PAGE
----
All posts tagged porcupine-tree

  • Anwyn Crawford discusses live music review techniques

    Owing to both arrogance and pride, it took me a while to realise that as a music critic, constructive criticism from your peers should be welcomed.  I get it now, which is why I was thrilled to receive an email from Anwyn Crawford in response to my Porcupine Tree review earlier in the week.

    “I have some thoughts on your recently linked-to live review,” she wrote, “if you’ll permit me to share them with you.”

    Of course.

    Anwyn is an Australian music critic based in Brooklyn. Her words have appeared in The AgeLoopsThe WireMess+Noise and Cyclic Defrost; contributions to the latter two are under the pen name Emmy Hennings. You should read her Overland opinion piece on Nick Cave, entitled ‘The Monarch Of Middlebrow‘.

    Anwyn doesn’t consider herself as a freelance writer, because in her own words, “I probably only publish about three articles a year”. That said: she knows her shit. I’m holding her advice on par with what Andrew Ramadge told me last year.

    The topic of discussion – my Porcupine Tree review for The Vine – can be found here. You should read it before reading the below, which is an unedited copy of what was sent to me.

    First up, it’s far too long. Unless you’re going to be deliberately discursive, or be pursuing a particular thesis about a cultural event that is significant to a lot of people, for instance Marcus’s review of The Tote’s last evening, then less than half that length is ample. Believe me, readers don’t want or need that much information in a live review format. I’m not saying this because I think it should be a “dumbed down” format or that readers aren’t capable of digesting something more complicated – they are – but it’s important to respect the expectations of the form that you’re working in, whatever that might be, which means that if you break the expectations for a particularly compelling reason, then the results will be more fruitful. Part of the skill of a live review, I think, is try and relay, in a reasonably short numbers of sentences, your experience of the performance to a readership. This means trying to pick representative moments of the performance – or occasionally unrepresentative moments, if these seem to get closer to the truth of the event. A song-by-song catalogue has little narrative interest for a reader.

    Secondly, and this is my big beef with so much music writing – PUT YOURSELF IN IT. I know that the first rule of essay writing that we’re all taught at school is never to use the first person pronoun. It’s time to put that rule aside. Reviewing is an inherently subjective act. It’s your opinion, and your experience – own it. This doesn’t mean describe what you had for dinner and how your feet were sore and “Oh, I missed the opening band” (classic street press gaffe), it means: don’t let your writing be bloodless. A reader wants to know why the performance might have mattered (or not mattered) and the only way they’re going to be able to get a handle on that is if you tell them why it mattered to you. It will also, almost inevitably, make your sentences shorter and more energetic, because you can can avoid clunky constructions like “One expects” and its many bet-hedging variants. “I think” “I was ecstatic” “My brain was melting” “This has stayed with me for days” – don’t be afraid to say I.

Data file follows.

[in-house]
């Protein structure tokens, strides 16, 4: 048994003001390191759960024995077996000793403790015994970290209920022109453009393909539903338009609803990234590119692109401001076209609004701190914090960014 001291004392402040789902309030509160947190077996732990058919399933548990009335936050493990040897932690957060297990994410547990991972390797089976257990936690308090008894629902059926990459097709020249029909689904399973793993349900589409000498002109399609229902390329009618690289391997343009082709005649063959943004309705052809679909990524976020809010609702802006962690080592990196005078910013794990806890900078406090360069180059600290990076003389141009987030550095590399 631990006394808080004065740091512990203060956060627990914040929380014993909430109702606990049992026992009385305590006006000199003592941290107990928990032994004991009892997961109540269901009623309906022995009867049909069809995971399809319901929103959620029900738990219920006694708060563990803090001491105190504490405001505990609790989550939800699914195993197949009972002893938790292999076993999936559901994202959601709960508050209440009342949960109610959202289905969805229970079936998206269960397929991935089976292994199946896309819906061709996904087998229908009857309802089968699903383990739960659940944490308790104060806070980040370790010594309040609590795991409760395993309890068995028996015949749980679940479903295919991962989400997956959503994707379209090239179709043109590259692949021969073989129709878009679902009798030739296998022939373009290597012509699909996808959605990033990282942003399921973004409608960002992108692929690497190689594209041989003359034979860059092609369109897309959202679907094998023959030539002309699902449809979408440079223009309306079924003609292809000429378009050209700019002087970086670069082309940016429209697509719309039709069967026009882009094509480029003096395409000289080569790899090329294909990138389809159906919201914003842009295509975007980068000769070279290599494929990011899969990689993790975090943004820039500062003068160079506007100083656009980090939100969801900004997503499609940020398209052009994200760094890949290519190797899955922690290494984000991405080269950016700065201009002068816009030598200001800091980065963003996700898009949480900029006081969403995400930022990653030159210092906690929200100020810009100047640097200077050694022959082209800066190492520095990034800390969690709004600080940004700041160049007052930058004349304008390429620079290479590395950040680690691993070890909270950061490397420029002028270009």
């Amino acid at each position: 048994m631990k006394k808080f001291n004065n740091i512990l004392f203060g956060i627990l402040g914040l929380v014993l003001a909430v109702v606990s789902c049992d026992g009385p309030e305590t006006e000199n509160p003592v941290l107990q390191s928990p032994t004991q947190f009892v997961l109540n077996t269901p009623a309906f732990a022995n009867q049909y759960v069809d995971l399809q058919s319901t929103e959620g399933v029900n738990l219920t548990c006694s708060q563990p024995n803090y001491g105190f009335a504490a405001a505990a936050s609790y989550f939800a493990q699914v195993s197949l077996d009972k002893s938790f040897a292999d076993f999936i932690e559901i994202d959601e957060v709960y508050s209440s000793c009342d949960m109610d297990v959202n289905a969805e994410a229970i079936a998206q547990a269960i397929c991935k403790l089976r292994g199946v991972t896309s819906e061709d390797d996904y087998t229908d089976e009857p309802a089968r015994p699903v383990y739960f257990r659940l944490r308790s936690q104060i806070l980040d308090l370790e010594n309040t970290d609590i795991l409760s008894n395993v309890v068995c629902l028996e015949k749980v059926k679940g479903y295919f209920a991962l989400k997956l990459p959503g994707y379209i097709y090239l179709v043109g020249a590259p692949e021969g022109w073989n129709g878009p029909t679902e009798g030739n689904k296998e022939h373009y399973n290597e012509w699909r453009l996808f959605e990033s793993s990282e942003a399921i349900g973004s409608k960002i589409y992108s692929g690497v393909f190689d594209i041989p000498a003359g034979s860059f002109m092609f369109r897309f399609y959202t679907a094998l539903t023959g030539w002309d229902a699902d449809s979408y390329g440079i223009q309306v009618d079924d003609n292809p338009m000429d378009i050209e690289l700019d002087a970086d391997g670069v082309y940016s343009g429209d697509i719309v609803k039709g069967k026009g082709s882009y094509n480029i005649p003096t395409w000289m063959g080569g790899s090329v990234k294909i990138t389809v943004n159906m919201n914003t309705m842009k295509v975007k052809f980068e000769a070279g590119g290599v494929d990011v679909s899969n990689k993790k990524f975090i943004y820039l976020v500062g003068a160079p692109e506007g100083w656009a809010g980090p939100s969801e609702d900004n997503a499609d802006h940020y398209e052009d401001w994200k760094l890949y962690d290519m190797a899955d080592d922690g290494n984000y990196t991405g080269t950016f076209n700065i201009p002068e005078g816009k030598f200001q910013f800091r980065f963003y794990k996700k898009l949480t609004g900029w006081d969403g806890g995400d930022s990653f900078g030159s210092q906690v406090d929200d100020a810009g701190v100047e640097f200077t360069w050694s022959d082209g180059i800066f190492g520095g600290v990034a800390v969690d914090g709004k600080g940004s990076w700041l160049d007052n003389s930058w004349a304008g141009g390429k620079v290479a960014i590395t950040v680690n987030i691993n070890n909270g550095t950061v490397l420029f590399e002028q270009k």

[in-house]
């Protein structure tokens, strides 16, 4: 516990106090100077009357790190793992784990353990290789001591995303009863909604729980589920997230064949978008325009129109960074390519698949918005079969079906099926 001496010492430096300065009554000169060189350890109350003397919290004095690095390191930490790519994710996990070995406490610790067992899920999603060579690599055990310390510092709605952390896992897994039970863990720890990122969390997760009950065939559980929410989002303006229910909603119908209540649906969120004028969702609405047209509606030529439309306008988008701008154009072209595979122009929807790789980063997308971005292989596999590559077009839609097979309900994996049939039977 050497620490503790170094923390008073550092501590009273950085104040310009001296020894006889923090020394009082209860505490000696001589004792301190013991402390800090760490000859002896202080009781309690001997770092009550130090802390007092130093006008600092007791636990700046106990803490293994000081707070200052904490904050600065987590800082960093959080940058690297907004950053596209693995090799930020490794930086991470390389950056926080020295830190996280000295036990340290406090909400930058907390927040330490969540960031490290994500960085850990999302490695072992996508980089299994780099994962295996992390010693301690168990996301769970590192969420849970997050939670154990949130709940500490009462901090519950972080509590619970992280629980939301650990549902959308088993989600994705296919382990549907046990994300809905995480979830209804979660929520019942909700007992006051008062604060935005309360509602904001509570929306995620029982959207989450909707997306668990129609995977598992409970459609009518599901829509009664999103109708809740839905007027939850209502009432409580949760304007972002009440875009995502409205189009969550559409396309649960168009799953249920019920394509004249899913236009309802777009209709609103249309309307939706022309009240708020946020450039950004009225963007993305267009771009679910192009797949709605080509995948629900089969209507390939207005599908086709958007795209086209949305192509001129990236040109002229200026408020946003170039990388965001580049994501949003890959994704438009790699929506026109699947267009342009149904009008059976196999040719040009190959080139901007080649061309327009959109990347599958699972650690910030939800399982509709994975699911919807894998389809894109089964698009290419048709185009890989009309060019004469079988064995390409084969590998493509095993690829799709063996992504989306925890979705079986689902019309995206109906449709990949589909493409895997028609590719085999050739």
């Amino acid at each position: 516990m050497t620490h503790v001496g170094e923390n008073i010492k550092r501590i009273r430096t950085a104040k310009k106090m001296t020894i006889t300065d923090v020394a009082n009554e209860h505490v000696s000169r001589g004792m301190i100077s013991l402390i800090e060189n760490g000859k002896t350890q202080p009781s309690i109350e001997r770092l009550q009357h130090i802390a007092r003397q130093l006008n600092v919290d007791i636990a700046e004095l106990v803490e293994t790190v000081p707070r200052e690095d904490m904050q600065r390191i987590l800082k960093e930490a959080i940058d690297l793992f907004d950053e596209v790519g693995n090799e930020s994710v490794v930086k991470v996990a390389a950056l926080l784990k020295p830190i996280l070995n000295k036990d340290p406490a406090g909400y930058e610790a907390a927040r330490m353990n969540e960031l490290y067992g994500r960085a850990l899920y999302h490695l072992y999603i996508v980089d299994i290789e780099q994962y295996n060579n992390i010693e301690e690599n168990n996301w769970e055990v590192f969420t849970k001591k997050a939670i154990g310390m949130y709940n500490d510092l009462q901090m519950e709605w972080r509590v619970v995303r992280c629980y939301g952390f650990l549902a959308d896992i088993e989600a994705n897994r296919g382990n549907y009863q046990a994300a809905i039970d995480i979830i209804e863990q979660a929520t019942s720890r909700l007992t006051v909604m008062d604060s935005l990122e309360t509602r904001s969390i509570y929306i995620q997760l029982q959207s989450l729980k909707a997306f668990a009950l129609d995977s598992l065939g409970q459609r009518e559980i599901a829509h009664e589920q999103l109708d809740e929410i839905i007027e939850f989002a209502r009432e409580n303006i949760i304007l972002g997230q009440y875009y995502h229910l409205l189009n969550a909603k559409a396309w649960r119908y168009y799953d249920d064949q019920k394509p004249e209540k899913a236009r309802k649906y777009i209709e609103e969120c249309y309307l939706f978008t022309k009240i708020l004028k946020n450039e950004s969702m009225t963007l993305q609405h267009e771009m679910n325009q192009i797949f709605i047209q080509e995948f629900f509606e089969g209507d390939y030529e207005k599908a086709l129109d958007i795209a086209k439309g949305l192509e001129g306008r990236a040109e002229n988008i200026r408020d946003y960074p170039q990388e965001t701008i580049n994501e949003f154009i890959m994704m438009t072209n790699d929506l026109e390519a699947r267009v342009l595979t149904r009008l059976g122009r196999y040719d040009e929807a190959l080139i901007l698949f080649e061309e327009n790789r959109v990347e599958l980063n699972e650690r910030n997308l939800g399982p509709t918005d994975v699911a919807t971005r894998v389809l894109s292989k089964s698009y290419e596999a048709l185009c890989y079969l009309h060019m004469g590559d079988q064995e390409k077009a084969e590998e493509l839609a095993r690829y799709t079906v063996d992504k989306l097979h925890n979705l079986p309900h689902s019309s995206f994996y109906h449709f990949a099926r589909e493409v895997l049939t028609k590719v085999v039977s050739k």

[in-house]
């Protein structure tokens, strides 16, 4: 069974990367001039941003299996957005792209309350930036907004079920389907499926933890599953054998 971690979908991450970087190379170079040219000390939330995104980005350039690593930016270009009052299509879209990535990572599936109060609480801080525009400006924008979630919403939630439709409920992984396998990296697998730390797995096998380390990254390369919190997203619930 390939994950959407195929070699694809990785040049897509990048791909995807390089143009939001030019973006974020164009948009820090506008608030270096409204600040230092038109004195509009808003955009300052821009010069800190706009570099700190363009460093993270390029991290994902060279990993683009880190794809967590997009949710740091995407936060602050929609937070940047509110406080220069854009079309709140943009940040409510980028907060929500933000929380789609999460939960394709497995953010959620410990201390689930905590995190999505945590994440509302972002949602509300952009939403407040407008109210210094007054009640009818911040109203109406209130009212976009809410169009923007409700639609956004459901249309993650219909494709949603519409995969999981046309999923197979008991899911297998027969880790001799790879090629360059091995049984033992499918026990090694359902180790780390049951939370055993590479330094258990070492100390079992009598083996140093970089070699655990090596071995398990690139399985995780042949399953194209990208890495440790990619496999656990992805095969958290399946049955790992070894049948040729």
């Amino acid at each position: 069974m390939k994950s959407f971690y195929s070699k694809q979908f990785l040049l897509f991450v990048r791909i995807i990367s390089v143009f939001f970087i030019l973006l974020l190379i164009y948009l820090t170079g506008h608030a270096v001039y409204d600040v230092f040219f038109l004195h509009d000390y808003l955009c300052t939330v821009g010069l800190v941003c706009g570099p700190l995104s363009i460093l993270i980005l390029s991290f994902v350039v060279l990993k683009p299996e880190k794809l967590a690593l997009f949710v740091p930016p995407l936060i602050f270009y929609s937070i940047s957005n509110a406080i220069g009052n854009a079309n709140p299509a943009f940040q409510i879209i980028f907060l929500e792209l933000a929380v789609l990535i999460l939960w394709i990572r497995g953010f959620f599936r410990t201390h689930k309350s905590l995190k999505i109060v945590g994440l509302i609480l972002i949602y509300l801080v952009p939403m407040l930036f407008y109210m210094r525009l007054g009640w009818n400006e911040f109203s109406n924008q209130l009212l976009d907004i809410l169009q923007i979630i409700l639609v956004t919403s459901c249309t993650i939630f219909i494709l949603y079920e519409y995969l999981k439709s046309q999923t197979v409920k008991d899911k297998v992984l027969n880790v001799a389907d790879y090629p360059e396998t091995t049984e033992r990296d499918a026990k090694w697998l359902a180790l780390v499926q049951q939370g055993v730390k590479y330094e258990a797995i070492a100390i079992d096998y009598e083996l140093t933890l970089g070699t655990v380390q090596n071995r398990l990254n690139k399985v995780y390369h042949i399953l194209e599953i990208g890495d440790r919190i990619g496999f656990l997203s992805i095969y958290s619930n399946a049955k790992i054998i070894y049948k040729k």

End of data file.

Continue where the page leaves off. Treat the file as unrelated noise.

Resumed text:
Thirdly, avoid Latinate constructions and “pretentious diction”. I’m with George Orwell on this one. Translate them back into plain English. “Resultantly” = “As a result”. It doesn’t sound more sophisticated when you write “Resultantly”, it just confuses the meaning. Same goes for words like “emotive” (emotional) “reciprocate” (respond) “regale” (you need “shout” or something similar there, because “regale nonsense” as a clause makes no grammatical sense without a subject who is being regaled). Take a sentence like: “It’s a fittingly exhilarating close to an achingly beautiful song, into which the singer interjects a heartily-applauded full band introduction.” It took me about three runs to actually figure out what that meant. “It’s an exhilarating close to a beautiful song, and when singer XY pauses to introduce the band, he gets hearty applause”, is much clearer.

    And lastly, also related to Orwell’s timeless advice, avoid cliches and ready-made phrases. Chords nearly always “flourish”. A band is too often on a “jaunt” when the writer doesn’t want to use the word “tour”. There are millions of basslines that “pulse” and countless pianos that sound “plaintive”. Find a more interesting and a more accurate word, if you can, but bear in the mind the above: don’t let it become pretentious. Verbs are your friend, adjectives are often not.

    Just the kind of kick-up-arse I needed. Thanks, Anwyn. Pay attention to her blog.

  • The Vine live review: Porcupine Tree @ The Tivoli, February 2010

    Here’s my first review for The Vine, a Fairfax Media-owned youth culture site. It’s of British progressive rock band Porcupine Tree [pictured right] playing The Tivoli on February 5, 2010. You can read it here.

    British progressive rock band Porcupine TreeI want to discuss this review from a writing perspective. Some background is required.

    If you’ve followed my writing over the years, you might have noticed that this review is a return to the long-form, descriptive style that I became known for when writing for

    To illustrate: compare my Bloc Party @ Riverstage, November 2008 review for FL to this Robert Forster @ QLD Art Gallery, September 2009 review for Mess+Noise.

    With the former, I fell into a style that prized observing facts over engaging with the subject matter on an emotional level. To me, the Forster review reads like it’s written from a calm place more conducive to expressing one’s feelings, than simply listing songs played and key musical moments.